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A Grieving Mother's Greatest Fear after Child Loss

Updated: Feb 17

My greatest fear is that the world will eventually forget about my daughter, Katie. Seven years ago, she walked out the door and never came home.

People surround you with love and compassion when your child dies, but then their lives and responsibilities pull them back to their own worlds. They get on with their lives....Will they forget about the loss of your child?

Over time, people retreat and they stop saying your child's name. Is it because they think it will hurt us? Or do they truly forget that our child lived too? People don't like it when you talk about your dead child. They don't know what to do or what to say. It's just too much for them and it makes them uncomfortable.

We are a reminder of what can happen and no one wants to be reminded.

I know that not everyone understands and I know that no one wants to cause me additional pain, but what they don't know is that by not saying anything my heart breaks all over again. Hearing my daughter's name or the fact that you were thinking about her warms my heart. It doesn't stir up my pain. My pain is always there and it will never go away.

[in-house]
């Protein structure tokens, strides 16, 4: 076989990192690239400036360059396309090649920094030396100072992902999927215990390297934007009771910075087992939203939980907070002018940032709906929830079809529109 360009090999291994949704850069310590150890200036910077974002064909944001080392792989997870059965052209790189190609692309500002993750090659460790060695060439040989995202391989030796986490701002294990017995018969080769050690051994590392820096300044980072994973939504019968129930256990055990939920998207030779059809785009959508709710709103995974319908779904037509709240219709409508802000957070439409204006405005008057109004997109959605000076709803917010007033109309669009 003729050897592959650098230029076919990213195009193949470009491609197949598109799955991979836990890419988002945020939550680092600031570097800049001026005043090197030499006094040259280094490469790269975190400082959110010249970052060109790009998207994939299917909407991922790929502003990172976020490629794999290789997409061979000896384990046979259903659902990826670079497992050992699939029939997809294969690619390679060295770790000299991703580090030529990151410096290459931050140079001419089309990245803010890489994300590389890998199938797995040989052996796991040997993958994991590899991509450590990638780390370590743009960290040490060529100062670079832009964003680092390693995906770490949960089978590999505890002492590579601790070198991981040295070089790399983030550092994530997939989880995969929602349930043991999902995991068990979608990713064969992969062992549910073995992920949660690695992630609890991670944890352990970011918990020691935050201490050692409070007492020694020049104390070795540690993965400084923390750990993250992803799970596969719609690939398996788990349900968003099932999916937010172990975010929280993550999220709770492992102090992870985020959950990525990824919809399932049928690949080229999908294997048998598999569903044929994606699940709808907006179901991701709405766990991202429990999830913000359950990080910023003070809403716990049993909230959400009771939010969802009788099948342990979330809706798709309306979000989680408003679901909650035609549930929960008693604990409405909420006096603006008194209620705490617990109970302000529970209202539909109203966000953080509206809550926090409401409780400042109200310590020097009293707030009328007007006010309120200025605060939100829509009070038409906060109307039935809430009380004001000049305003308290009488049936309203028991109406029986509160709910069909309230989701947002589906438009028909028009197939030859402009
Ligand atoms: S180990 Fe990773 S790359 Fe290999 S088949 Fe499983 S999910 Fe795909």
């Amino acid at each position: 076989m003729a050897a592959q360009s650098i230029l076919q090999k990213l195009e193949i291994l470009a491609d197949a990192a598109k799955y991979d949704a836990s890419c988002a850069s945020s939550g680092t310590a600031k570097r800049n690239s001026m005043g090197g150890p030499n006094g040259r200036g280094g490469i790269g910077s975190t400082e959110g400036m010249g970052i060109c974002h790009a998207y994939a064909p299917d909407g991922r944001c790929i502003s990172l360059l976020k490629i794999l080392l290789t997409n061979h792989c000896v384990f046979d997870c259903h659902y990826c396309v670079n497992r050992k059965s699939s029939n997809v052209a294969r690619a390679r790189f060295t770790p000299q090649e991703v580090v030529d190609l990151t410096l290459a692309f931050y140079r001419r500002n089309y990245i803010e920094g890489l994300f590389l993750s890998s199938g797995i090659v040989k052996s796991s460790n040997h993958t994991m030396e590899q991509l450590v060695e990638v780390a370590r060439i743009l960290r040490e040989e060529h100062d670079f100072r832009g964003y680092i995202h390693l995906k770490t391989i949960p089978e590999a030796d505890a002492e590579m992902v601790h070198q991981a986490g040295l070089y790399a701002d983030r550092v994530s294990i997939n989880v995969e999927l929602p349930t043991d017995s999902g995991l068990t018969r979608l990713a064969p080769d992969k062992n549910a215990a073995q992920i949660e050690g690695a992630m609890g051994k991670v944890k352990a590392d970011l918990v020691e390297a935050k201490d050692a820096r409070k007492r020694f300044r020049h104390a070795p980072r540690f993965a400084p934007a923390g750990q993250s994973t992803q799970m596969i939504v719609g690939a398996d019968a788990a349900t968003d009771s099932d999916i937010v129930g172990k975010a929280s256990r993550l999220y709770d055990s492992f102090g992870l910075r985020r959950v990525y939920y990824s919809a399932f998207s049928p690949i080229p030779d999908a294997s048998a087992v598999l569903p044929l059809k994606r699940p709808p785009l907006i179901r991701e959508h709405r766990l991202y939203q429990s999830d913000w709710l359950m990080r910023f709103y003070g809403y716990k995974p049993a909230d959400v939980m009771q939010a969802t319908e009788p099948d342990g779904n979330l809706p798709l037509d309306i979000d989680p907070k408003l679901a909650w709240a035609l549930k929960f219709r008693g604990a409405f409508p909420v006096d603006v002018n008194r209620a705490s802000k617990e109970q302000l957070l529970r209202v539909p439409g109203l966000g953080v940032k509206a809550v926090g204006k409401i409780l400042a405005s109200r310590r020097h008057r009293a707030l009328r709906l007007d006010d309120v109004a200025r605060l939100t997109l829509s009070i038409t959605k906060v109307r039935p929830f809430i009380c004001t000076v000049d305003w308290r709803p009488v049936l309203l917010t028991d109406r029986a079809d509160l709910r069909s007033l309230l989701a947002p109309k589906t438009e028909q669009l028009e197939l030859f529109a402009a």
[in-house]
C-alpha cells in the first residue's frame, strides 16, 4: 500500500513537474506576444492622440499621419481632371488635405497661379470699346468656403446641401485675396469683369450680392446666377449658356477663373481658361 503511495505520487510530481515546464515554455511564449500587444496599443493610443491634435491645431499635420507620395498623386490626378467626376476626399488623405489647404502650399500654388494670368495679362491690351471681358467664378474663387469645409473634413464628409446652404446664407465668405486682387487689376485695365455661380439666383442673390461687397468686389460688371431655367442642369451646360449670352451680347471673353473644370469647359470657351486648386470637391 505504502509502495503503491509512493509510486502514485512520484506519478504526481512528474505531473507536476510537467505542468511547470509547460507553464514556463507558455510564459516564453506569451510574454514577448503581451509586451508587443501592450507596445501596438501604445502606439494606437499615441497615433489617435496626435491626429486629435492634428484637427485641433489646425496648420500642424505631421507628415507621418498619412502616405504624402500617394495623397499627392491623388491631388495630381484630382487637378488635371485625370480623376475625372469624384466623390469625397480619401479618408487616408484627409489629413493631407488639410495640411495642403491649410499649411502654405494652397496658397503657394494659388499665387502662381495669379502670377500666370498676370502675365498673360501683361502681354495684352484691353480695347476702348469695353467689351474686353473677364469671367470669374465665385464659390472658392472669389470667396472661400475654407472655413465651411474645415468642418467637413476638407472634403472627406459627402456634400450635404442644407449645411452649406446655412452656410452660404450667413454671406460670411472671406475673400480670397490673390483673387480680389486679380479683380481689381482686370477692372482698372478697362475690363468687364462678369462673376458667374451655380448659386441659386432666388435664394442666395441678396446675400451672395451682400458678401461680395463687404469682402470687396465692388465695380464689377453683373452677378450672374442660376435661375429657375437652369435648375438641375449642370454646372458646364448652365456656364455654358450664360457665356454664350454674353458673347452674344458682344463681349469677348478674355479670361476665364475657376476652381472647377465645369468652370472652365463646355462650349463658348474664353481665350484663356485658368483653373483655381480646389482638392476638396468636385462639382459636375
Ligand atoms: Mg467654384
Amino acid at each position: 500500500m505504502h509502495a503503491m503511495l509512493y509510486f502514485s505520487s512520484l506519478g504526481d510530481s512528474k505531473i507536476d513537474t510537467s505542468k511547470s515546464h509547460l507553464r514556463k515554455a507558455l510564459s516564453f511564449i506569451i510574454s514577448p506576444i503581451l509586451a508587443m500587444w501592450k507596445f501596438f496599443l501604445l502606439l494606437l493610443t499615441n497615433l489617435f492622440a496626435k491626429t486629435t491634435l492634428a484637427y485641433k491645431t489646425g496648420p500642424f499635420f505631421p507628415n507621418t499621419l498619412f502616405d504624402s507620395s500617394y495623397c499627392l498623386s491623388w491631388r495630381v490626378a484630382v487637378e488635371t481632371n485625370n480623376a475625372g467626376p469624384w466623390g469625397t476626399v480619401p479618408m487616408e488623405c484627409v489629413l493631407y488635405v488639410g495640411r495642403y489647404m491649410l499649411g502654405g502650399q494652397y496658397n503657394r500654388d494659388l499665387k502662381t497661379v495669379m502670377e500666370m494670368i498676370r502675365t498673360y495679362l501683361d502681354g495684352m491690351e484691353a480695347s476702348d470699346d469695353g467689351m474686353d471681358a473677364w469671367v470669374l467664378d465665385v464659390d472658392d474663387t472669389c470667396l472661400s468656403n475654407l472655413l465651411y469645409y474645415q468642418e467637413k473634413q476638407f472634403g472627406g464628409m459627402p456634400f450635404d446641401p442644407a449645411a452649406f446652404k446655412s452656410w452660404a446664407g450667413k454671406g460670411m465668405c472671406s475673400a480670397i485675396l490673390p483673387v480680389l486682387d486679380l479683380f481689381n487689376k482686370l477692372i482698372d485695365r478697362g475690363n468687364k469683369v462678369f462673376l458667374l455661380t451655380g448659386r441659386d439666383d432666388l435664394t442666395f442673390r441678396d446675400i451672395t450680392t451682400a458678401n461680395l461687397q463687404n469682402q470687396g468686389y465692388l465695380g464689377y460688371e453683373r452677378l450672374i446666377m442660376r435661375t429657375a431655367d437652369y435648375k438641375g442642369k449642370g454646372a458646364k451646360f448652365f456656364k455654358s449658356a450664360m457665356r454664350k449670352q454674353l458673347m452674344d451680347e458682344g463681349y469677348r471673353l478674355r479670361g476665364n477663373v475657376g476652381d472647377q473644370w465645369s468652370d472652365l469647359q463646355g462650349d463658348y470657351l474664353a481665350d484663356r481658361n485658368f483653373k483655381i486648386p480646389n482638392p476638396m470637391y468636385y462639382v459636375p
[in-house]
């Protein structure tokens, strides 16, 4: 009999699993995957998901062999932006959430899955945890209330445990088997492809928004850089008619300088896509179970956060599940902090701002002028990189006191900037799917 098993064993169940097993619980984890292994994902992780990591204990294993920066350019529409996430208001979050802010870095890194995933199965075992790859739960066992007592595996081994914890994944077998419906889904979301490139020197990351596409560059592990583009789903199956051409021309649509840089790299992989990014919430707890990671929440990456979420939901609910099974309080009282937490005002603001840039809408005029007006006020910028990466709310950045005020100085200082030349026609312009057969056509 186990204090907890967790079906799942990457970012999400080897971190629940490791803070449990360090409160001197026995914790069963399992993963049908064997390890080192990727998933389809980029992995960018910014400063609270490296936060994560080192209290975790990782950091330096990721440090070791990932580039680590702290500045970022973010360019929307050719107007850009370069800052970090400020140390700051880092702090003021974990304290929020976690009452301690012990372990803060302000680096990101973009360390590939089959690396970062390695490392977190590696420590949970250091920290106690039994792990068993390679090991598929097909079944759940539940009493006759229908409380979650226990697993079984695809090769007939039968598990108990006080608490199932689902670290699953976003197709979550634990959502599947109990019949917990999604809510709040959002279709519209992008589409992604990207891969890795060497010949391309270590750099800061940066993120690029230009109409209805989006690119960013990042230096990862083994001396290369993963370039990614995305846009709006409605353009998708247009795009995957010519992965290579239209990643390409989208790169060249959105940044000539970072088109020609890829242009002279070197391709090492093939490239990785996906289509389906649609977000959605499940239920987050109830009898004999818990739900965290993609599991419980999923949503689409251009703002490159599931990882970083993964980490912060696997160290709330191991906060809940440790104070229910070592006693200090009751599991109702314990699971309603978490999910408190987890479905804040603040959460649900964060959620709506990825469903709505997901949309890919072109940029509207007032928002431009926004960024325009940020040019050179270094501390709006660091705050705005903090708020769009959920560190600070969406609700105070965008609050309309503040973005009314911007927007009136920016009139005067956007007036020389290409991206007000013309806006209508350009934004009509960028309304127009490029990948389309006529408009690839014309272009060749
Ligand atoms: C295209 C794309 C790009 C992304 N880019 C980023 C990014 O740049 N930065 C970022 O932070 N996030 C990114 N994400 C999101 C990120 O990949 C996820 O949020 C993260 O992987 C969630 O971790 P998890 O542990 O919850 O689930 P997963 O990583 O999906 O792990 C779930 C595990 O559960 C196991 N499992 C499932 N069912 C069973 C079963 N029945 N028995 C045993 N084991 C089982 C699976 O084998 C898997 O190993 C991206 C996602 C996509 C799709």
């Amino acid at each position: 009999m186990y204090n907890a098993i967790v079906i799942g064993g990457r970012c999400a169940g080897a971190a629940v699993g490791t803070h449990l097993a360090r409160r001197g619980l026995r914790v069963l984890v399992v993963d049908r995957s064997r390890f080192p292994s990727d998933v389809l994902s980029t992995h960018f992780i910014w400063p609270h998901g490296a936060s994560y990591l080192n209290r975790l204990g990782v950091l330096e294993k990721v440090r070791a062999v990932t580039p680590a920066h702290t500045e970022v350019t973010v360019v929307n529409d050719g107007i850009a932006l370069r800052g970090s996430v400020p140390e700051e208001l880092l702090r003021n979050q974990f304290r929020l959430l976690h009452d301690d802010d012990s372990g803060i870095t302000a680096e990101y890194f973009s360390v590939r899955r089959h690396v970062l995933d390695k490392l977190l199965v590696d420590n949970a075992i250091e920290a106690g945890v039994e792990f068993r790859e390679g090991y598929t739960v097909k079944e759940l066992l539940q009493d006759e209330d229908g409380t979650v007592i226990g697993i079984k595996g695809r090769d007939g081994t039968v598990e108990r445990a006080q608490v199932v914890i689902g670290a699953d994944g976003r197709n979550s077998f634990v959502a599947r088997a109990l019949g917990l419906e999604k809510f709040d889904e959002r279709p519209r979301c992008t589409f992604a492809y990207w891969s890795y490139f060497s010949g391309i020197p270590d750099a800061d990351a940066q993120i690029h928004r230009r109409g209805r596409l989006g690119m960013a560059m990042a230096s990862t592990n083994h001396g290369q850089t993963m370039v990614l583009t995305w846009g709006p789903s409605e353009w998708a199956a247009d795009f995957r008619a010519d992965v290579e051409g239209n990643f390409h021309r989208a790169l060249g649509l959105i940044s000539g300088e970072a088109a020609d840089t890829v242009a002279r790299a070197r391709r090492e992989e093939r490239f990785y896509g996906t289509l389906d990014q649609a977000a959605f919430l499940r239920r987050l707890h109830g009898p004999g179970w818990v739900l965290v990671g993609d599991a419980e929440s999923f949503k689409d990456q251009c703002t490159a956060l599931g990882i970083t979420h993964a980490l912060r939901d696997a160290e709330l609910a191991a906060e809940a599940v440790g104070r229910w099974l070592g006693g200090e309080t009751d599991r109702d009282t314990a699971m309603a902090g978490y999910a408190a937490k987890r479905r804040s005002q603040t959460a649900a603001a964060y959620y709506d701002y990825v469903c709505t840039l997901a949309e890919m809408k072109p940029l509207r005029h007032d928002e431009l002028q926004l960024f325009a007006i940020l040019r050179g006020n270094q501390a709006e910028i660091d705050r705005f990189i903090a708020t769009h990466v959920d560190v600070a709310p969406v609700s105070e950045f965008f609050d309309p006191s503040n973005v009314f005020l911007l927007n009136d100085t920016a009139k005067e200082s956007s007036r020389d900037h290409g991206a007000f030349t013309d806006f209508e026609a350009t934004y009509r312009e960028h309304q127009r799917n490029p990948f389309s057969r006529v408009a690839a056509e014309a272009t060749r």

While I don't expect that Katie's name will be a part of every conversation, it is nice that she is remembered on her birthday and on the day she went to heaven. Those days will forever be awful for me and wrought with emotion. A simple card, hug, text, or email is always appreciated. It helps me know that you haven't forgotten about my girl.

She will always be a part of me. Every single day of my life.

Here is an excerpt from my book A Journey to HEALING: A Mother's Guide to Navigating Child Loss. It is part of the appendix I included at the back of my book to help friends and family support us in our loss.

If you are a friend of a bereaved mom, or family, or even an acquaintance, please be patient with us. We may look the same to you, but we are very, very different now. We are fragile and need lots of gentleness, kindness and patience. Please know that there is no timeline to healing, that healing is the choice of the bereaved, not your choice or your timeline. We are human beings and have different wants and needs during our grief and it changes over time. No two people grieve the same. Good communication, like other areas of life, is paramount.

To help you best support a bereaved mother consider the following: